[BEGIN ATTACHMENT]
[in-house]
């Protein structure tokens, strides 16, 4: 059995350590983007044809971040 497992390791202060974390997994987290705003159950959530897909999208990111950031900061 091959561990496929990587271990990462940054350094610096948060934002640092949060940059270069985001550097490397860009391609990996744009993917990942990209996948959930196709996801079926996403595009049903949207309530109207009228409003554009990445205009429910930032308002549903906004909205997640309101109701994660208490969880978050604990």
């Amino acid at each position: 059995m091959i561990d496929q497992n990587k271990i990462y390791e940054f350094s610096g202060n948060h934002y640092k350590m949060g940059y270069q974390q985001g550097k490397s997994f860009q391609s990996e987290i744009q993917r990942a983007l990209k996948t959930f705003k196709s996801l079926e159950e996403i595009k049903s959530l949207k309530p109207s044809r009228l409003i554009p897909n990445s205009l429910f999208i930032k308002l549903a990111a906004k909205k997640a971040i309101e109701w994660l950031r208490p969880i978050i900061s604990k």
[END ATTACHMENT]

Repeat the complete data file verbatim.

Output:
[in-house]
């Protein structure tokens, strides 16, 4: 059995350590983007044809971040 497992390791202060974390997994987290705003159950959530897909999208990111950031900061 091959561990496929990587271990990462940054350094610096948060934002640092949060940059270069985001550097490397860009391609990996744009993917990942990209996948959930196709996801079926996403595009049903949207309530109207009228409003554009990445205009429910930032308002549903906004909205997640309101109701994660208490969880978050604990």
């Amino acid at each position: 059995m091959i561990d496929q497992n990587k271990i990462y390791e940054f350094s610096g202060n948060h934002y640092k350590m949060g940059y270069q974390q985001g550097k490397s997994f860009q391609s990996e987290i744009q993917r990942a983007l990209k996948t959930f705003k196709s996801l079926e159950e996403i595009k049903s959530l949207k309530p109207s044809r009228l409003i554009p897909n990445s205009l429910f999208i930032k308002l549903a990111a906004k909205k997640a971040i309101e109701w994660l950031r208490p969880i978050i900061s604990k």